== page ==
Re: I thought everyone thought this?
Posted by Trung on 5/21/2012, 10:41 pm, in reply to "I thought everyone thought this?"
Personally I don't think many Beatles love song from that era were serious (in terms of this is deep serious love). except for In My Life |
I think the joking nature of Michelle was probably related to, "let's make the song sound french" as the background of this song was Paul playing this song and singing gibberish French sounding words as a joke and the idea of being in "love" with a French woman who can't speak English.
In any case, I was semi-joking with this analysis. Stuff like Lennon making the song more cynical with "I Love You" and then projecting my cynicism on McCartney and then criticizing him for being too cynical.
But I thought of this "biting satire" interpretation because I was completely stump by this line "I will say the only words I know that You'll understand. "" and I didn't know how that connected with a "love song" and I thought that sounded rather patronising and like Paul was calling her an idiot. Then I thought, maybe he was calling her an idiot and then I extrapolated from that this song may be a parody of the fans who can't understand anything from music beyond "I Love You".
Now I didn't believe that Paul intended it that way (although I would laugh if he did though) but at the time, it was the only interpretation that actually made sense to me. Now the more plausible interpretation is that line just meant "I Love You" was the only thing she understood in English but I didn't make that connection until George pointed it out.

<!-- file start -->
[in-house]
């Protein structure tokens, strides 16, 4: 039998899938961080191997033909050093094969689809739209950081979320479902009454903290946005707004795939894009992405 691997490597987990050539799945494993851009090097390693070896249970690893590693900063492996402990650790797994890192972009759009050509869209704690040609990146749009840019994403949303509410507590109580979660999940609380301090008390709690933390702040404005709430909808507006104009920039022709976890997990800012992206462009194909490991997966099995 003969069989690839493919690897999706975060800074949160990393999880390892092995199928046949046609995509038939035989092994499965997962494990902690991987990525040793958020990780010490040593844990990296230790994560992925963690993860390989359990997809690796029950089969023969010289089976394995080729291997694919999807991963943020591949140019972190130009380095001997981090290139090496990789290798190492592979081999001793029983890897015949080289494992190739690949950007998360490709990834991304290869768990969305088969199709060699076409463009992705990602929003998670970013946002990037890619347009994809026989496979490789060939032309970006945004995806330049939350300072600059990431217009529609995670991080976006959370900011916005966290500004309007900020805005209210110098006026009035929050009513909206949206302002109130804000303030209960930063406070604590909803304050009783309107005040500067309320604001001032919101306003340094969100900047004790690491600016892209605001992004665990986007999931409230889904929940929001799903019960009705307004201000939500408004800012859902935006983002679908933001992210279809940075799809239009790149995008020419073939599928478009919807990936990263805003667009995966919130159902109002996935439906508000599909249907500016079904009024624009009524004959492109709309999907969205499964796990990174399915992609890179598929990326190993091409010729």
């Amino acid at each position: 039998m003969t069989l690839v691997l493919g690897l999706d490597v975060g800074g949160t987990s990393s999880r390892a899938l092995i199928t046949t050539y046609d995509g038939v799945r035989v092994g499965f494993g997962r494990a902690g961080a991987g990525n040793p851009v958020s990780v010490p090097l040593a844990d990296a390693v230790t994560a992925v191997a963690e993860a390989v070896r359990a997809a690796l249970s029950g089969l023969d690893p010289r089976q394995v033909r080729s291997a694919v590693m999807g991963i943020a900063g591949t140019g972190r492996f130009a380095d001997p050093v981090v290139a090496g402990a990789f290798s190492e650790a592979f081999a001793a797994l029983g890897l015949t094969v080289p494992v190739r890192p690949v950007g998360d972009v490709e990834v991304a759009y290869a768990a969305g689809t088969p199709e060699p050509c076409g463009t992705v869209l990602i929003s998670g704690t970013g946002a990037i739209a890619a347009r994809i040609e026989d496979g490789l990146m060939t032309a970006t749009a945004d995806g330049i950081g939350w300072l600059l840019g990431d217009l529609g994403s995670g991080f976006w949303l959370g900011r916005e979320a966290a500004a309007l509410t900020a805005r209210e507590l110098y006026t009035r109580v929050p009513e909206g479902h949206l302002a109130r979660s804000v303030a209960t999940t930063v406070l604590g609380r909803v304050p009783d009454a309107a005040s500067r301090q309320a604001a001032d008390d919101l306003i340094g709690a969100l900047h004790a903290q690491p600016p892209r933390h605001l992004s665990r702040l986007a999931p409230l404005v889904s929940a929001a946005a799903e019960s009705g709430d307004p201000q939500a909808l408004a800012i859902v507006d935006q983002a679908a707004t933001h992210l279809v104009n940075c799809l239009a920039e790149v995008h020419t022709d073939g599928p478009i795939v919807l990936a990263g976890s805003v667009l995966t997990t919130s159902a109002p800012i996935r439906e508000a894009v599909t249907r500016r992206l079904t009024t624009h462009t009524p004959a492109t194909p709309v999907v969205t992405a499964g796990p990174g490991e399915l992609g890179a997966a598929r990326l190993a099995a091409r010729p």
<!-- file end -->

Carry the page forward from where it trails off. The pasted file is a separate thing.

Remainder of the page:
Although I don't k know what it says about me that I couldn't make that simple and more straight forawrd connection but was able to string together this more convoluted theory instead.
: "Michelle" has never seemed like a
: "serious" love song to me, just
: like "Drive My Car" has never been
: a "serious" (maybe straight-faced
: would be a better term) car song.
: I'm not sure I'd call it biting satire
: though, just a bit of fun without any deeper
: thoughts behind it.
: --Previous Message--
: You may have read this theory on George's
: Rubber Soul review but this is a more detail
: essay on this topic.
: So this song has a reputation of being a
: simple "love" song. However,
: perhaps there is more that meets the eye
: regarding this song and that this piece is
: actually a satire on teen pop music and
: "silly love songs".
: Don't believe me? Let's go through the
: "Michelle, my belle.
: These are words that go together well,
: My Michelle."
: So the beginning of the song starts off with
: Michelle, my belle (which means my beloved)